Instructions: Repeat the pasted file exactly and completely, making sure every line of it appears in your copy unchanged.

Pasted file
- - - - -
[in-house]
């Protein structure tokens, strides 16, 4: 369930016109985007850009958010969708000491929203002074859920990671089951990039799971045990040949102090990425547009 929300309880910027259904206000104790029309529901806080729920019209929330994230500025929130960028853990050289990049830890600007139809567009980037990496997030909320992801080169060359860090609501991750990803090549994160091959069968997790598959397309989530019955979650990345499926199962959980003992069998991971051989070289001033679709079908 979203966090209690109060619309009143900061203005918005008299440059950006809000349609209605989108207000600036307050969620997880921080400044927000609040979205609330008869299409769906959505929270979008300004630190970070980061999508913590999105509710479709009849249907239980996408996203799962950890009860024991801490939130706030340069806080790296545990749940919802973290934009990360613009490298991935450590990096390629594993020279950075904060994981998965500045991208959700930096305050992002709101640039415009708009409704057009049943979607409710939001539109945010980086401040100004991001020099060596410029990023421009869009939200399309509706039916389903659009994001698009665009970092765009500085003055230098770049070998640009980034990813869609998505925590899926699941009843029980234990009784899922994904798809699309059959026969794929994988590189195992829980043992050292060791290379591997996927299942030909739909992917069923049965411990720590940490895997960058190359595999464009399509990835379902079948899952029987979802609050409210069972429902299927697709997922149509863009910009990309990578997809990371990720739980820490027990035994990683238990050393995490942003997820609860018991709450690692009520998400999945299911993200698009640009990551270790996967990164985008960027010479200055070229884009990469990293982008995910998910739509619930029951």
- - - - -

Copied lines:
[in-house]
């Protein structure tokens, strides 16, 4: 369930016109985007850009958010969708000491929203002074859920990671089951990039799971045990040949102090990425547009 929300309880910027259904206000104790029309529901806080729920019209929330994230500025929130960028853990050289990049830890600007139809567009980037990496997030909320992801080169060359860090609501991750990803090549994160091959069968997790598959397309989530019955979650990345499926199962959980003992069998991971051989070289001033679709079908 979203966090209690109060619309009143900061203005918005008299440059950006809000349609209605989108207000600036307050969620997880921080400044927000609040979205609330008869299409769906959505929270979008300004630190970070980061999508913590999105509710479709009849249907239980996408996203799962950890009860024991801490939130706030340069806080790296545990749940919802973290934009990360613009490298991935450590990096390629594993020279950075904060994981998965500045991208959700930096305050992002709101640039415009708009409704057009049943979607409710939001539109945010980086401040100004991001020099060596410029990023421009869009939200399309509706039916389903659009994001698009665009970092765009500085003055230098770049070998640009980034990813869609998505925590899926699941009843029980234990009784899922994904798809699309059959026969794929994988590189195992829980043992050292060791290379591997996927299942030909739909992917069923049965411990720590940490895997960058190359595999464009399509990835379902079948899952029987979802609050409210069972429902299927697709997922149509863009910009990309990578997809990371990720739980820490027990035994990683238990050393995490942003997820609860018991709450690692009520998400999945299911993200698009640009990551270790996967990164985008960027010479200055070229884009990469990293982008995910998910739509619930029951």